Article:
"When I was starting out, it was at the tail end of the period when the most important figure in the restaurant was the proprietor or the maÃ®tre d'. There are still restaurants where this is the case. In New York, Le Cirque's Sirio Maccioni is probably the best known. We had no idea who was in the kitchen and didn't care. Twenty years later, the most important figure in the restaurant is the chef." The chef is the brand. And because the media are aligned with our palates, chefs who walk now take their clientele with them wherever they go.
Jeremy Fox earned a sizable reputation and two Michelin stars for his vegetarian cooking at Ubuntu in Napa, Calif., a few years ago but recently left his latest venture, Barnyard, down the coast in Venice, before the place could open its doors.
His entire staff and the food blogosphere followed, as did customers, who could get a taste of his cooking in myriad pop-up restaurants and test kitchens around Los Angeles while Fox contemplated his next establishment. Both Silicon Valley and Wall Street keep minting millionaires eager to fund a star chef's global expansion, often including a showplace restaurant in Las Vegas.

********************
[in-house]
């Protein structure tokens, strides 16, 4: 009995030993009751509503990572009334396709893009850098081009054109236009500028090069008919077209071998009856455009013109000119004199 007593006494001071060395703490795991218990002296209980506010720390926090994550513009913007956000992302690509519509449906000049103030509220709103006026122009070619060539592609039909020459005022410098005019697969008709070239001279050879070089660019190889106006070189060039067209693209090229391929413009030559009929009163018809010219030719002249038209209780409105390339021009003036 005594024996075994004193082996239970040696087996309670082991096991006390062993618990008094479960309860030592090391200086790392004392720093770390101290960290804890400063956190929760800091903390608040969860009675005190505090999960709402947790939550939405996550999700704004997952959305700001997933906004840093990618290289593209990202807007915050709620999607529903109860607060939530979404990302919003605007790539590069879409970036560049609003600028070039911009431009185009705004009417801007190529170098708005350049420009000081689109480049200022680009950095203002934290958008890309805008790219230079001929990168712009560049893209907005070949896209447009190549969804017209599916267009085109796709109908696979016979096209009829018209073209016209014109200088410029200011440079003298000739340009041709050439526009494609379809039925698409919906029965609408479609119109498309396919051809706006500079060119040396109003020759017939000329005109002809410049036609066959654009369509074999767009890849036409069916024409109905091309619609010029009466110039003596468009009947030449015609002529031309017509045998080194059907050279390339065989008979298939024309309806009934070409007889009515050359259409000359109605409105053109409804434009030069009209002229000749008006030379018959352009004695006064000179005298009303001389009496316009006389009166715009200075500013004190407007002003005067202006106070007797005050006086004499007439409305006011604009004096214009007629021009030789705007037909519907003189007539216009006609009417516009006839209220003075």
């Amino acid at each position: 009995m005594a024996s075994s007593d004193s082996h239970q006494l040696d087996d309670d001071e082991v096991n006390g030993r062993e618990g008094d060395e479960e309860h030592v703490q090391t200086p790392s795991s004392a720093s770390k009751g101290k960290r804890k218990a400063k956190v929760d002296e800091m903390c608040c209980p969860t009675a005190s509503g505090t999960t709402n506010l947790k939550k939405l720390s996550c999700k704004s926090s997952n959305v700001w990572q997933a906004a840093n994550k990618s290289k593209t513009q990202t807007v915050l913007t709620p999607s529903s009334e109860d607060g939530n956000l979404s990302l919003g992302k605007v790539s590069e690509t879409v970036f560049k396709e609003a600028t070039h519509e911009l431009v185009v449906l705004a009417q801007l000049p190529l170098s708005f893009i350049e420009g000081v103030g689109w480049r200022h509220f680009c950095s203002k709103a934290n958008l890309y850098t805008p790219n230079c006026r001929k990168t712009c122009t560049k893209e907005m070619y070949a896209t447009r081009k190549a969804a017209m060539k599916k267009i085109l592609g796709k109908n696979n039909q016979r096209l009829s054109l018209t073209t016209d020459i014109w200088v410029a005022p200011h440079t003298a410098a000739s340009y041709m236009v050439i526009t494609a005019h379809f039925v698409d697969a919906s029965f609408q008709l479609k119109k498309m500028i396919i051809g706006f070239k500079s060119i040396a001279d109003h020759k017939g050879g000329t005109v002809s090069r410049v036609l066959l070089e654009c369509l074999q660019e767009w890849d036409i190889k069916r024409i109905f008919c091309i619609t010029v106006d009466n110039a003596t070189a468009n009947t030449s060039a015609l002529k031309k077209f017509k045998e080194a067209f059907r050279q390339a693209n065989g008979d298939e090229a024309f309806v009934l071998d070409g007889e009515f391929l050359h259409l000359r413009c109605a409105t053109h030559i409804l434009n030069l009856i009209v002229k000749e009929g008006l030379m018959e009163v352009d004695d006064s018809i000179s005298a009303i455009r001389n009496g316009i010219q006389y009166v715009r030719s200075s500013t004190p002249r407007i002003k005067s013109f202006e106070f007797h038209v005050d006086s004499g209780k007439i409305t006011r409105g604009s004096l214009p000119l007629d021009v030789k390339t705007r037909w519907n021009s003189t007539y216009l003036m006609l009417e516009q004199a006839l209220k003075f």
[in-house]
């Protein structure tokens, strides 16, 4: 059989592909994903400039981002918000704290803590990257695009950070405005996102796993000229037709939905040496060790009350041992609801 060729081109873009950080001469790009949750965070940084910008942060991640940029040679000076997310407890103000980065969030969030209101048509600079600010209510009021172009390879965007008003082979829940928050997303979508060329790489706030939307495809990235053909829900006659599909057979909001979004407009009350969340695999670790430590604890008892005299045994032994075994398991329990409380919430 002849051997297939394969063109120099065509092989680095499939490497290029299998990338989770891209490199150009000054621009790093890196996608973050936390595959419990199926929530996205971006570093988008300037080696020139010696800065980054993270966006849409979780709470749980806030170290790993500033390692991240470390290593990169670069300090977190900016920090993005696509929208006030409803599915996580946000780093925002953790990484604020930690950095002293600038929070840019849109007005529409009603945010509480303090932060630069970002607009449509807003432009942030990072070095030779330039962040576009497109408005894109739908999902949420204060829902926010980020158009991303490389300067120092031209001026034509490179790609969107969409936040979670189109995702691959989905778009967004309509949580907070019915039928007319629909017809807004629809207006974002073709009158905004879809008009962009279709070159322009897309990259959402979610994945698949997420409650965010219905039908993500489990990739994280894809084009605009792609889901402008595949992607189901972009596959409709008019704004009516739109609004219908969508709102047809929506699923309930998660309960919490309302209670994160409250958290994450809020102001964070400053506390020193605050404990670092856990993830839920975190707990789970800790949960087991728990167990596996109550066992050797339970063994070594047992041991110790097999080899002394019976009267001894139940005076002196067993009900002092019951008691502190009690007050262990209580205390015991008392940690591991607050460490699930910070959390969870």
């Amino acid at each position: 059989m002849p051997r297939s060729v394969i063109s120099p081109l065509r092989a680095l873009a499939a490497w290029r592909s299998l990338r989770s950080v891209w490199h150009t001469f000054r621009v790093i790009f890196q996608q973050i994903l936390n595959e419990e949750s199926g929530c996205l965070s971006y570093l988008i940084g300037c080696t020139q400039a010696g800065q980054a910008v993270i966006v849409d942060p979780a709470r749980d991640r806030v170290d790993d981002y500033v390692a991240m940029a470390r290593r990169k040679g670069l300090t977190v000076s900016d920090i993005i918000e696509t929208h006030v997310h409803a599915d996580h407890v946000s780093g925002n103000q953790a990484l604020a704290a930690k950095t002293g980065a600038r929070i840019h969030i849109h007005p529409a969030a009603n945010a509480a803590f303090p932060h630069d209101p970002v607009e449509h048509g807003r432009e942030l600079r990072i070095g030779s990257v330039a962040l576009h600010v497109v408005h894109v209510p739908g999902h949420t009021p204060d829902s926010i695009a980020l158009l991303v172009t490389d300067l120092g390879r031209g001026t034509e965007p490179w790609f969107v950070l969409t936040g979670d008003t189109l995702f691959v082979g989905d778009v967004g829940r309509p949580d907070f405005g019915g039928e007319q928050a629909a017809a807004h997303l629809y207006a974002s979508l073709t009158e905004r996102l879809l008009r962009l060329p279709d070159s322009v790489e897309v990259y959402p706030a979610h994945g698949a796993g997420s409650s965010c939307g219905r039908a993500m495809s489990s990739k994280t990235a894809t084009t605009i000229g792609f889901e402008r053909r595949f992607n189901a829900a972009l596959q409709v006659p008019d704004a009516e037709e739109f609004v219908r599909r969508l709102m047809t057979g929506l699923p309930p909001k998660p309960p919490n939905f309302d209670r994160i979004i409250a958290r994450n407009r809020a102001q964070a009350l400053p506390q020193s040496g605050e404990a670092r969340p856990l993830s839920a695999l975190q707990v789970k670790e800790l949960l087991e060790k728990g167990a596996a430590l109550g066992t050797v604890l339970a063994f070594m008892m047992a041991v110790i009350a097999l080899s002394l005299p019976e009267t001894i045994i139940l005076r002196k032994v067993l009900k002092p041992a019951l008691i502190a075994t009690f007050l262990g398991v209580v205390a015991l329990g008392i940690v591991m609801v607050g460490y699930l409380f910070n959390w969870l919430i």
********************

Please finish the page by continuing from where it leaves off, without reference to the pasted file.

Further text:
While chefs are devoting more time and effort to procuring the finest produce--even growing their own ingredients, often in partnership with ranchers and farmers--culinary schools are beefing up their curricula to serve the new order. Because food is increasingly recognized as medically significant,